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Ariana Stevens in a Kiri Nathan kākahu (Image: David K Sheilds)
Ariana Stevens in a Kiri Nathan kākahu (Image: David K Sheilds)

ĀteaApril 29, 2024

Ariana Stevens wants te reo Māori to thrive

Ariana Stevens in a Kiri Nathan kākahu (Image: David K Sheilds)
Ariana Stevens in a Kiri Nathan kākahu (Image: David K Sheilds)

Ariana Stevens founded Reo Māori Mai in 2018 to help people connect with te ao Māori through the reo. On Friday she was awarded Tū Rangatira, the supreme award at the Ngā Tohu Reo Māori awards.

Te Tai Poutini (the South Island’s West Coast) is often characterised by its remote location and beautiful, varied landscapes. Poutini Ngāi Tahu call this area home, and it is also the remote home of an organisation that’s shaking up how businesses and schools are connecting with te ao Māori.

Ariana Stevens (Ngāti Waewae) is the founder and CEO of Reo Māori Mai, a company that provides classes and workshops about te reo and te ao Māori for businesses and organisations in Ōtautahi/Waitaha and Te Tai Poutini. She has spent around six years embedding her kaupapa into Te Tai Poutini communities, the same communities her whānau hails from – though growing up, Stevens certainly wasn’t as connected to her taha Māori as she is now.

Stevens grew up not knowing her reo, intentionally distancing herself from this part of her identity throughout school. Winning awards for Māori student achievement during her time at Nelson College for Girls was “awkward” for her, because, she says, she “didn’t actually want to be Māori.”

After high school, Stevens’ decision to study in a Māori immersion course at the Nelson Polytech wasn’t a symbolic gesture that this perspective had changed, she says. It was a way to “tread water for a year” so that she would be 18 when she started university. 

“It also helped that the person who my mum had been learning te reo Māori with over the years was running this full time immersion Māori language course at Nelson Polytech for a year. So it was an opportunity to be around someone that I knew after my parents had headed south, and I just happened to learn te reo Māori on the side.”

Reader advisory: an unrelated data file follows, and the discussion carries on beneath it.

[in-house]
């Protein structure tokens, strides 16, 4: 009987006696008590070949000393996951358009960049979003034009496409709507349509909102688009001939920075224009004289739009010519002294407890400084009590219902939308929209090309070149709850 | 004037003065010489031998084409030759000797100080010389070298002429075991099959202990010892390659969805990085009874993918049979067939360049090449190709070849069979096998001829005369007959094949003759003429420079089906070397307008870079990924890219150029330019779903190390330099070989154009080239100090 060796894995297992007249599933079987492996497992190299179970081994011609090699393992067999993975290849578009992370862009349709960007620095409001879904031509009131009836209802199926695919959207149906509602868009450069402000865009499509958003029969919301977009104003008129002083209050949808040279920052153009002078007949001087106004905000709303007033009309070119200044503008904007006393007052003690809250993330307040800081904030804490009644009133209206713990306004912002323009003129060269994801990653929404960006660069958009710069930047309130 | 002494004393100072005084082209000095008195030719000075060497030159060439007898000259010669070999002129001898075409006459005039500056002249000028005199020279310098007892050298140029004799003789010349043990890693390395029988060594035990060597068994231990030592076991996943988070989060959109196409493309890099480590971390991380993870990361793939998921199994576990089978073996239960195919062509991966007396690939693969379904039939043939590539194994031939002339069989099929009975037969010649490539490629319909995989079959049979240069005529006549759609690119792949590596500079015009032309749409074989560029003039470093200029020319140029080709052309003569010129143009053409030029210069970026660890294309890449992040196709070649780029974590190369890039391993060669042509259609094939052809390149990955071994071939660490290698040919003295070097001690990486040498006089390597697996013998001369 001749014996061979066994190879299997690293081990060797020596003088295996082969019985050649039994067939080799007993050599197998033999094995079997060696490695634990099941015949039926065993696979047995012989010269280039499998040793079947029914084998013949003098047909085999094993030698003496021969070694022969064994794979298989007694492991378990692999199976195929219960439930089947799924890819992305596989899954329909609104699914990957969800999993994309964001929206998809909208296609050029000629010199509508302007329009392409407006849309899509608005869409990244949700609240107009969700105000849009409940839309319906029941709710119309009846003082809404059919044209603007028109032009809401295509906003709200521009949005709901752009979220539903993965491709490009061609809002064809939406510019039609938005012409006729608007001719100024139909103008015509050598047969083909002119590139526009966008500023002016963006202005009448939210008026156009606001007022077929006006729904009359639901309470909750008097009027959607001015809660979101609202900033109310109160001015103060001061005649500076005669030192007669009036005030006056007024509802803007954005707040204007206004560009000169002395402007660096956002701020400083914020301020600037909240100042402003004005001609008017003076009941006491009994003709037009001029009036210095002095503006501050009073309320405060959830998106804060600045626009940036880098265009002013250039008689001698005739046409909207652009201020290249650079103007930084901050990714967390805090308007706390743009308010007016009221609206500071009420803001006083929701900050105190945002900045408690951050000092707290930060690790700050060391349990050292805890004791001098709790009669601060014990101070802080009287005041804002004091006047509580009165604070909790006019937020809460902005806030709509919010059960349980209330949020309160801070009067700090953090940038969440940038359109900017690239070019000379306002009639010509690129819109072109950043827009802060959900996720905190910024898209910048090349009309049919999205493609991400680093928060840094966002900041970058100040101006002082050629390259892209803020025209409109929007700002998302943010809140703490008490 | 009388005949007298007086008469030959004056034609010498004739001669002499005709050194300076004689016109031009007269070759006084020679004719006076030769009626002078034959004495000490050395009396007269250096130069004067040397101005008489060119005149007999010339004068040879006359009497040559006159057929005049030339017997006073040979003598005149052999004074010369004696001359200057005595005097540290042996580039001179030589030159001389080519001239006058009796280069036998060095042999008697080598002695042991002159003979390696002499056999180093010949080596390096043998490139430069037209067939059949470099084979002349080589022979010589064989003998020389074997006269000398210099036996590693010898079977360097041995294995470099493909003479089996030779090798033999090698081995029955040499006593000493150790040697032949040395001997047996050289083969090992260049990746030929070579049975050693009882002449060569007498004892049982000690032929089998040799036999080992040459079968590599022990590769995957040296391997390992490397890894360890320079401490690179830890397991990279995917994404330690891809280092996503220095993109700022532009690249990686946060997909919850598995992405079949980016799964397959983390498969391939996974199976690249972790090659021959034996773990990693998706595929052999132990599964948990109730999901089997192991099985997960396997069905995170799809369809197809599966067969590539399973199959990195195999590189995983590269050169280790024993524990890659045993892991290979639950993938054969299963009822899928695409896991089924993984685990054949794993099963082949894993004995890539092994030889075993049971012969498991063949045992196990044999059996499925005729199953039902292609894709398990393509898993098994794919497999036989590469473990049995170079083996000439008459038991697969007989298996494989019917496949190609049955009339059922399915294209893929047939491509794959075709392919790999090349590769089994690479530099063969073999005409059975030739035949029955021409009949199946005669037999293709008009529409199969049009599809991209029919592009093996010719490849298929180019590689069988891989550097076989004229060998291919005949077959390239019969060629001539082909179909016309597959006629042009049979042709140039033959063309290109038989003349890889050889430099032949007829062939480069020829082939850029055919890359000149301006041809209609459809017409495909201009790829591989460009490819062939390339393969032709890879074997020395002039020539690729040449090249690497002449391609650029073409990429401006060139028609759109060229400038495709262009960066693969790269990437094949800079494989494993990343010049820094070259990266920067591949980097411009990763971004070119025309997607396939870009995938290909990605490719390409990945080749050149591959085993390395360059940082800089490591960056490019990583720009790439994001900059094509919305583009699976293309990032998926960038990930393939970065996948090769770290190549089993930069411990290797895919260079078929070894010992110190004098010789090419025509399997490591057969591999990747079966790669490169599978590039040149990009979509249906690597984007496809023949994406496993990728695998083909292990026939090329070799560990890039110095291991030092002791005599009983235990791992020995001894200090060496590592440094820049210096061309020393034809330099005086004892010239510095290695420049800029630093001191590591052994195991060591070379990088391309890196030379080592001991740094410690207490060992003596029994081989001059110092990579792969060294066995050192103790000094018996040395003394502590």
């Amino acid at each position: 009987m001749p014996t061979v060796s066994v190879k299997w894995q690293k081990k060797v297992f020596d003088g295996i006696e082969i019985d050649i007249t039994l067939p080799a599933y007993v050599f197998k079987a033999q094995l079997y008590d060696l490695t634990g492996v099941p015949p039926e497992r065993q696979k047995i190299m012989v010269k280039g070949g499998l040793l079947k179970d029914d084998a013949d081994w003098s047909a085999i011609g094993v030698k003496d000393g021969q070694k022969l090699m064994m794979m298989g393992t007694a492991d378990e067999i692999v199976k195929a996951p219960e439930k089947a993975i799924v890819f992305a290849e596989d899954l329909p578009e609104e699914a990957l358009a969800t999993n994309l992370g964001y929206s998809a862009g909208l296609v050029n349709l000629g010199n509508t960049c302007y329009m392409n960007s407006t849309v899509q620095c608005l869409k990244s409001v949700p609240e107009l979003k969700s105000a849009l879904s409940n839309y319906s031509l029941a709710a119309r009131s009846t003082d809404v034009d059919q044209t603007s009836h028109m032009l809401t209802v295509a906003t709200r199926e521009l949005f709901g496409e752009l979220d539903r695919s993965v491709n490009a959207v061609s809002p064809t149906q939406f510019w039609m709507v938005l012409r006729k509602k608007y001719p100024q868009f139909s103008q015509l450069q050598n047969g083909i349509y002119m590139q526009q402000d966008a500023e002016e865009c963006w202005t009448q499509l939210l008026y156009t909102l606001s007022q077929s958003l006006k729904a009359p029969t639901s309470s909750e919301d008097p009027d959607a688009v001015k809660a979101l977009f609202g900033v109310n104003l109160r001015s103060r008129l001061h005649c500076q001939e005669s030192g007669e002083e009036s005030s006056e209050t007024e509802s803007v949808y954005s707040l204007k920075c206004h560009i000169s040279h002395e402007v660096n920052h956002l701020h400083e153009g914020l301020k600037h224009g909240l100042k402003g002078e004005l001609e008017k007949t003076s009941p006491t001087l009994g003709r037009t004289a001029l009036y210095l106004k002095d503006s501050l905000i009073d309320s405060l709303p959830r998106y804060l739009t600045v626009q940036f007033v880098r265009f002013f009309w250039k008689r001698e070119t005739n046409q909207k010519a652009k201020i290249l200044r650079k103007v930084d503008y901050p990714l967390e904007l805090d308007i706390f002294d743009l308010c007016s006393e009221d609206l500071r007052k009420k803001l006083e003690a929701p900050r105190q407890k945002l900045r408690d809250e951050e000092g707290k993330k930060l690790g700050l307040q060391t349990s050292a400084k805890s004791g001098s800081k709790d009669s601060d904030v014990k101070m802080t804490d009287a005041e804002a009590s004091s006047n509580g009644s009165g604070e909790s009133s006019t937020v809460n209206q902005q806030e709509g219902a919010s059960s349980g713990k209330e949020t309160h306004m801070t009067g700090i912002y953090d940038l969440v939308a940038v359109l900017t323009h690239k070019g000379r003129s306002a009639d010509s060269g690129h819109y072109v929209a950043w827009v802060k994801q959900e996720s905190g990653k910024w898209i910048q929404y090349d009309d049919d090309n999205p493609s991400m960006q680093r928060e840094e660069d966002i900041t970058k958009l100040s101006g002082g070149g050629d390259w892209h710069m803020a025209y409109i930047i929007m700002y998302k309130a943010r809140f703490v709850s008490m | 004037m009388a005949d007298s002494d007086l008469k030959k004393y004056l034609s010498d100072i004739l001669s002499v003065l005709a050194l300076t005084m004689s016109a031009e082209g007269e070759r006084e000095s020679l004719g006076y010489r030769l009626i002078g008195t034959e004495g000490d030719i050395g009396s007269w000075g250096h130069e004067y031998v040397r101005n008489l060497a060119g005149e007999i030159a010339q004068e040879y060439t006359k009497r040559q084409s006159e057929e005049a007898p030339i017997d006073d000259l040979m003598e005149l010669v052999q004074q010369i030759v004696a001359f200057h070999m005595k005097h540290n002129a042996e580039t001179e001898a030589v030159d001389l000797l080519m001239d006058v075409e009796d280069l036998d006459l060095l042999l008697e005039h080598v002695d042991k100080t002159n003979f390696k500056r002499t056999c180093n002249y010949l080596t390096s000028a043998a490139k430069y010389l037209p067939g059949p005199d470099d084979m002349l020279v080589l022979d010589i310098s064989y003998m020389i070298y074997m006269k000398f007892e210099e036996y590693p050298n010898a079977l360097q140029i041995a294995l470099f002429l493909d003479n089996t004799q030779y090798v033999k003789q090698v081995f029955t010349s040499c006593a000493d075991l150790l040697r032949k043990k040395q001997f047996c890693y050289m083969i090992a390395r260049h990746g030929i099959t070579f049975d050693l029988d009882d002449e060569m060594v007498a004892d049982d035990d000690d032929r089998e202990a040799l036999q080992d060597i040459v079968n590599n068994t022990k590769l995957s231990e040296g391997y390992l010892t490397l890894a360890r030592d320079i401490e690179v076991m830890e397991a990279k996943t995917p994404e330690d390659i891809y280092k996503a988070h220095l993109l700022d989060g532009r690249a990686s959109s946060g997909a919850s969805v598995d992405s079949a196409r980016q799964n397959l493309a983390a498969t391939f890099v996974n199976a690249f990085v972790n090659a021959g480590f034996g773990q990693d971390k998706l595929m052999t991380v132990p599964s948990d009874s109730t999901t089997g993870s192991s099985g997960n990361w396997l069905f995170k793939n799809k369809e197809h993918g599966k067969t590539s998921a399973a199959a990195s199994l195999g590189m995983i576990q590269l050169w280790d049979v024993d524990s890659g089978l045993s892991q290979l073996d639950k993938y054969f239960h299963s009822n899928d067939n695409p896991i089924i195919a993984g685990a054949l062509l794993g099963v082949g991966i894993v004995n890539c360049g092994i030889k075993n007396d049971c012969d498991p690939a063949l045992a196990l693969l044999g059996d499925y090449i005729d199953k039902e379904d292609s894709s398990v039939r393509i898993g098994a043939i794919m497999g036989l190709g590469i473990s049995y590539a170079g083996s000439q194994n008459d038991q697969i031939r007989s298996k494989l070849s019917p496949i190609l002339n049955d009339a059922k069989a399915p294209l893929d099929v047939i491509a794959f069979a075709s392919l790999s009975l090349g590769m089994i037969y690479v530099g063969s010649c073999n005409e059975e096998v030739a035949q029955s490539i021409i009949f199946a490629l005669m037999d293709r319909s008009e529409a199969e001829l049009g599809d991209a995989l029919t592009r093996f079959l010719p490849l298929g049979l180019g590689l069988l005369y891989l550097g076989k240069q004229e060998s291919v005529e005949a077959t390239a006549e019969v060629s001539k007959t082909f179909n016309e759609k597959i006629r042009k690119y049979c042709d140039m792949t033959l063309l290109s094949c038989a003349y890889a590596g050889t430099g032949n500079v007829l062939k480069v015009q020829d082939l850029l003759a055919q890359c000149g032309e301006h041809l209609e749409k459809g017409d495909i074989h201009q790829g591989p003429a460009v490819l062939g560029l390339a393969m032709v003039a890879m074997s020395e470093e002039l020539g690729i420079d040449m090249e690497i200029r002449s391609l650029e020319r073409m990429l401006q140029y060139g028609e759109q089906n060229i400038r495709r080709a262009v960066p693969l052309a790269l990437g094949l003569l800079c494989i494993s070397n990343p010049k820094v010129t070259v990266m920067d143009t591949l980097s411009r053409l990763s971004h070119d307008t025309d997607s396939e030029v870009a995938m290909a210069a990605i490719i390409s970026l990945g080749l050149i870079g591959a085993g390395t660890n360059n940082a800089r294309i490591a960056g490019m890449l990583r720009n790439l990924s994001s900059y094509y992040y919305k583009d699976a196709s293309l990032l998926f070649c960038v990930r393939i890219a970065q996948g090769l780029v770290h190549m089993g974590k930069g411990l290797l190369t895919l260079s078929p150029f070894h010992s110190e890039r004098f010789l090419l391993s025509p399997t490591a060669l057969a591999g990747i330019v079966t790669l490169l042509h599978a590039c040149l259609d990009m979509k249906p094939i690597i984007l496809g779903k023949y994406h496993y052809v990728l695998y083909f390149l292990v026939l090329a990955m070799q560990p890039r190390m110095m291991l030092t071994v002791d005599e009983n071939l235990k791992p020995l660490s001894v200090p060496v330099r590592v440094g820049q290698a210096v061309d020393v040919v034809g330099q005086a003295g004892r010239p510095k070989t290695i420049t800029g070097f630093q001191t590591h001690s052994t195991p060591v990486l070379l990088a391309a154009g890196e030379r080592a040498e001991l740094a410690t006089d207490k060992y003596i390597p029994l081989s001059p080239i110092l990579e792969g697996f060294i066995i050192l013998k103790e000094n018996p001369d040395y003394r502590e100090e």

At the end of that year, having learnt her reo, Stevens still felt disconnected from her taha Māori. She left Nelson to get a law degree, during which time her two tamariki were born. It was soon after the birth of her second child in 2009 that Stevens recalls hearing another mum speaking to her tamariki only in te reo Māori.

“It was the first time that I had ever seen someone only speaking te reo Māori to tamariki, and seen that te reo could be a language of everyday communication,” she says. 

Ariana Stevens and two members of her whānau smile for the camera at the Ngā Tohu Reo Māori awards.
Ariana Stevens with her whānau at the Ngā Tohu Reo Māori awards (Image: Te Kawa Robb)

While it had been a few years since completing the immersion course in Nelson, Stevens still knew her reo, and decided it was time to share this knowledge with her tamariki.

“I jumped in boots and all into speaking te reo Māori with Kōmai, who’s now 14 and a half. That was the catalyst for connecting to our iwi and connecting to myself as Māori.”

Since then, those connections have only grown stronger, and led Stevens down a pathway that her high-school self could have never imagined. Standing strong in her Māoritanga, she is now sharing her knowledge with more than just her tamariki; with entire communities wanting to do the best they can as and by Māori.

Ariana Stevens with her children Kōmai (youngest) and Arirangi (eldest) and kurī Caesar (Photography: Trinity Thomson-Browne)

Reo Māori Mai was born in 2018 from a personal desire of Stevens’ to work between Te Tai Poutini and Ōtautahi. “There wasn’t a job that existed,” she says, so she created one. It was an early iteration of the work she does now – but 18 months into working as a sole trader, Stevens wanted some support, and to create a business that formalised the work she was doing under a company name different from her own.

“Initially, Reo Māori Mai was contracts running professional development for organisations mainly around te reo. I can’t pinpoint exactly when, but at some point, just teaching te reo started to feel like it was missing something. So I started adding in what I now call context conversations about Te Tiriti, colonisation, racism and more, in the hope that as people are learning the reo, they also have a bigger context for it to sit within.”

Now, Reo Māori Mai works with all the schools on Te Tai Poutini, as well as businesses and organisations both on Te Tai Poutini and in Ōtautahi/Waitaha, running workshops on te reo Māori and all the context conversations that frame it.

In schools, the Reo Māori Mai kaupapa includes “talking to teachers about how to respond to racism, talking to them about our understanding and perspective around Te Tiriti o Waitangi, and some of the current political rhetoric and how they might see that show up in their classrooms and communities”.